Chemotherapy can be used in all stages of treatment. It is commonly used on its own, but it is also used in conjunction with radiation and surgery.
Chemotherapy Advances in Mesothelioma
Advances in Chemotherapy
Pre-surgery reduction of tumors, making surgery more efficient and successful. This is known as neoadjuvant chemotherapy.
Post-surgery eradication of mesothelioma cells, leading to longer life expectancies and survival. This is known as adjuvant chemotherapy.
Chemotherapy has significantly increased survival times, especially when used in a multimodal approach. Patients are now living longer than ever.
Patients who aren’t eligible for surgical procedures are still given chemotherapy. Patients with cancer that has spread to the lymph nodes and other organs are usually ineligible for surgery. Chemotherapy is still administered because it can provide pain relief and may shrink tumors.
Delivery methods for administering chemotherapy include:
- Intravenous delivery – most common
- Chemotherapy port – used in patients who receive many infusions
- Oral delivery – most convenient, still in development
Neoadjuvant chemotherapy is administered prior to surgery being performed. Doctors may prescribe chemotherapy before surgery in an attempt to shrink the existing tumors. This can make surgery more effective.One study done by Dr. Walter Weder, a thoracic surgeon in Switzerland, shows patients who receive neoadjuvant chemotherapy before an extrapleural pneumonectomy have a 32% response rate.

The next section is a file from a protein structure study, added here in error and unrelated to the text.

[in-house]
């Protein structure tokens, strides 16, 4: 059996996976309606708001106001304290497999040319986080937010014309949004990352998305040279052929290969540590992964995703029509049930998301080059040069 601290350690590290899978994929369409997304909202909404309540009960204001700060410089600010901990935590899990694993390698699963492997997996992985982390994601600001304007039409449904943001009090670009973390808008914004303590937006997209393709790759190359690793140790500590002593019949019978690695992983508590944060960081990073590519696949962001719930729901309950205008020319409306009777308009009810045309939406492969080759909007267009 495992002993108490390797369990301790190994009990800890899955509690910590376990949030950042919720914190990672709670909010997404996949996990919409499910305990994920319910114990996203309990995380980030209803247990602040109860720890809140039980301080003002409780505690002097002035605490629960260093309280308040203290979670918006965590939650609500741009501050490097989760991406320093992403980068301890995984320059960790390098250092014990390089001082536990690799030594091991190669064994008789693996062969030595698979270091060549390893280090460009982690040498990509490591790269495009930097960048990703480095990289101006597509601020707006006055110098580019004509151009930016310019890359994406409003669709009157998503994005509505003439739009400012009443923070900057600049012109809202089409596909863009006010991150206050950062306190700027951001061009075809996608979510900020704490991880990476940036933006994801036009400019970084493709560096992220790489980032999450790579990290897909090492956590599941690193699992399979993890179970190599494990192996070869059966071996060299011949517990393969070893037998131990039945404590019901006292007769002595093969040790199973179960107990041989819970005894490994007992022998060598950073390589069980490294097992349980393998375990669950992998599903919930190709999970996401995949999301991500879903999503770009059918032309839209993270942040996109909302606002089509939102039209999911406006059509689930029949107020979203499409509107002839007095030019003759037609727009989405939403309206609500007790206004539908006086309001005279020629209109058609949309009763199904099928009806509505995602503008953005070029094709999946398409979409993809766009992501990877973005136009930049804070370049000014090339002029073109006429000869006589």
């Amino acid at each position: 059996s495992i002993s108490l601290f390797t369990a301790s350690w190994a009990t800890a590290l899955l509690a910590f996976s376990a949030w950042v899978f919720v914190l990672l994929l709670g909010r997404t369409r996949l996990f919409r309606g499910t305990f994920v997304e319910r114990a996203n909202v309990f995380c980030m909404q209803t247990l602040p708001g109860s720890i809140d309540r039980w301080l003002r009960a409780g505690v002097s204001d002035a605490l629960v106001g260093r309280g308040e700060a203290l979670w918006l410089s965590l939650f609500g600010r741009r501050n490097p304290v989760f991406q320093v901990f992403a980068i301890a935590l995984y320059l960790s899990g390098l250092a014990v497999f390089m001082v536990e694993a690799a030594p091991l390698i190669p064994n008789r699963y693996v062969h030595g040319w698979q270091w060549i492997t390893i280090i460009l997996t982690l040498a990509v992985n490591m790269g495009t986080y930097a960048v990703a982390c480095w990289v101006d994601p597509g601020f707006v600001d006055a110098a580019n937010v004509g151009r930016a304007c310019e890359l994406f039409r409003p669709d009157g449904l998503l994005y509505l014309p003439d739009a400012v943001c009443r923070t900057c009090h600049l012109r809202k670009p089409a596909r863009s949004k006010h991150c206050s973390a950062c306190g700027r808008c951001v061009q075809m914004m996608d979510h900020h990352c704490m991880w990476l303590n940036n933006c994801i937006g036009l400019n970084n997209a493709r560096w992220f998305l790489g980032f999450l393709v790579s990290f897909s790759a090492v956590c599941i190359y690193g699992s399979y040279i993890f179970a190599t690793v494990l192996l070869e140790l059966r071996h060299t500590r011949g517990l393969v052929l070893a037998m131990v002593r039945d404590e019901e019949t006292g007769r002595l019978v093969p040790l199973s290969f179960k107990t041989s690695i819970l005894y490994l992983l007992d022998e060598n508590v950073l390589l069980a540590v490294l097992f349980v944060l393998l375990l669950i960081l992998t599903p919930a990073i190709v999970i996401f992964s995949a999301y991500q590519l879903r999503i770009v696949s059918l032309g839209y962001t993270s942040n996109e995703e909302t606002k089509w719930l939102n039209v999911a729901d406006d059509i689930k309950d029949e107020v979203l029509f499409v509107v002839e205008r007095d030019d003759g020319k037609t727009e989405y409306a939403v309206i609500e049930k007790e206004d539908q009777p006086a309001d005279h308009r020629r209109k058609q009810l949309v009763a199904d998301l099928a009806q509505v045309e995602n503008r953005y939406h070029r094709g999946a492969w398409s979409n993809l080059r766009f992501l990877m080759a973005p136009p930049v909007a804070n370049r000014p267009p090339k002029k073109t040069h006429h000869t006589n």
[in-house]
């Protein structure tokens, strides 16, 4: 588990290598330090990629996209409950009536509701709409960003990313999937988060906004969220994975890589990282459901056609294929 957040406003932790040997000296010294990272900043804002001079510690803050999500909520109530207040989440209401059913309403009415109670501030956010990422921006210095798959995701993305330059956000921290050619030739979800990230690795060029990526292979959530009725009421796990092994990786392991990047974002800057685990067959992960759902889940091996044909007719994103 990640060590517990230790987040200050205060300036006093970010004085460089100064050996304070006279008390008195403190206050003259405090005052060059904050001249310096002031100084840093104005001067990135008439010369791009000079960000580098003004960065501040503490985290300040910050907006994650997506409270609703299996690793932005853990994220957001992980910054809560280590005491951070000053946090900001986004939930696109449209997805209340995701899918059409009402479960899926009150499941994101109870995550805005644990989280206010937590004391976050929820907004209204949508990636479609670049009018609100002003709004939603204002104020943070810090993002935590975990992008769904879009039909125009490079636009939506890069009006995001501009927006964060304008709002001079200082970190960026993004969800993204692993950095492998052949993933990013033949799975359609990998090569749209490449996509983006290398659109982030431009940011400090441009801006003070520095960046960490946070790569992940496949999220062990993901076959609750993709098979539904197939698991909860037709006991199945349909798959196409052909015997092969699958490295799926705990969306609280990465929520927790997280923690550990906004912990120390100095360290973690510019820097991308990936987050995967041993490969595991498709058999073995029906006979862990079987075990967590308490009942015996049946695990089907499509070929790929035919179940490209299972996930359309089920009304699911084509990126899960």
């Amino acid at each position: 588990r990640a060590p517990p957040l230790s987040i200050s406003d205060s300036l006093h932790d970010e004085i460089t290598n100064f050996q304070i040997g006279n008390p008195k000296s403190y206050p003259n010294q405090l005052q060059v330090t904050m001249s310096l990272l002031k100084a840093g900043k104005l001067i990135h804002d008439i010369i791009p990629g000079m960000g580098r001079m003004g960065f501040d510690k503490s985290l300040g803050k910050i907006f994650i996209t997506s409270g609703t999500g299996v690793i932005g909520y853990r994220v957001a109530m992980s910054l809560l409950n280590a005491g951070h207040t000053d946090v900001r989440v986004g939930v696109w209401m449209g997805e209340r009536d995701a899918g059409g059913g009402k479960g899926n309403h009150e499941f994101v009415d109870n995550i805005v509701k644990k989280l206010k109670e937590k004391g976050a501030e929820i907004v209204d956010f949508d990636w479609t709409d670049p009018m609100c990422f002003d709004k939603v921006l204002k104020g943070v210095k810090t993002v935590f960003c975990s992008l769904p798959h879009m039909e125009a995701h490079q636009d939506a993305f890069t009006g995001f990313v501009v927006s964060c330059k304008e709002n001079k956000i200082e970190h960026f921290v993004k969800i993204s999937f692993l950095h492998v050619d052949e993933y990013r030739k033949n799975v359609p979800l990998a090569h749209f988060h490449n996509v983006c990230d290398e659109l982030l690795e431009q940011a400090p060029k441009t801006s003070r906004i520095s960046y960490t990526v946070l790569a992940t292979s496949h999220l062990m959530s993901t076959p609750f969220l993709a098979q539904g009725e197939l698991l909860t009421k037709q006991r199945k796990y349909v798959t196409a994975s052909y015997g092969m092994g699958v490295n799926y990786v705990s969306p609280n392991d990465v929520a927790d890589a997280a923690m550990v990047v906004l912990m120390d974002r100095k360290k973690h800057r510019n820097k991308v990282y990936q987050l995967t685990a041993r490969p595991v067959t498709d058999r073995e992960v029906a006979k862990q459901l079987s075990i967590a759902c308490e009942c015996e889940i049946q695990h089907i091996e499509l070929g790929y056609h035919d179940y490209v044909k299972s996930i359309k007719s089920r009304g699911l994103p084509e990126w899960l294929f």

The response rate measures the percentage of patients who experienced a shrinking or disappearing tumor following treatment. This is compared to 21% in those who did not receive neoadjuvant chemotherapy. The same study shows median survival time increased from 13 months to 23 months after surgery.
Intraoperative chemotherapy is commonly used in patients with mesothelioma during surgical procedures. In patients with pleural mesothelioma, “heated chemo” is directly administered to the exposed area to kill any remaining cancer cells missed during the surgery. Studies show that cancerous cells cannot withstand the hot (107 degrees) medication and break up when exposed to it.
Patients with peritoneal mesothelioma are given a heated chemotherapy “bath”. Hyperthermic intraoperative chemotherapy (HIPEC) is coated over the organs to kill the left over cancer cells after a cytoreduction (removal of the abdomen lining). The abdominal cavity is filled with the HIPEC liquid and left for 90 minutes. The chemotherapy drugs are then suctioned from the abdominal cavity.
Dr. David Sugarbaker is one of the top mesothelioma doctors using intraoperative chemotherapy. He has demonstrated phenomenal survival rates among his patients using this method after surgery. Learn more about intraoperative chemotherapy in our free Mesothelioma Survivor Guide.
Adjuvant chemotherapy is used on patients following surgery. It is used as a follow up to destroy any remaining cancer cells. Researchers have found that after surgery the combination of cisplatin and Alimta have had the greatest results in extending life expectancy in patients.
Most oncologists recommend waiting two to eight weeks after surgery to start adjuvant chemotherapy. This allows ample time for the post-surgical recovery prior to any additional treatments. Adjuvant chemotherapy may also be used after radiation therapy as well.
Chemotherapy can also be used for pain relief purposes. Cancerous tumors grow quickly and may cause discomfort in patients. By shrinking the tumor, chemotherapy shrinks the tumor and relieves the pain, while also killing the cancerous cells.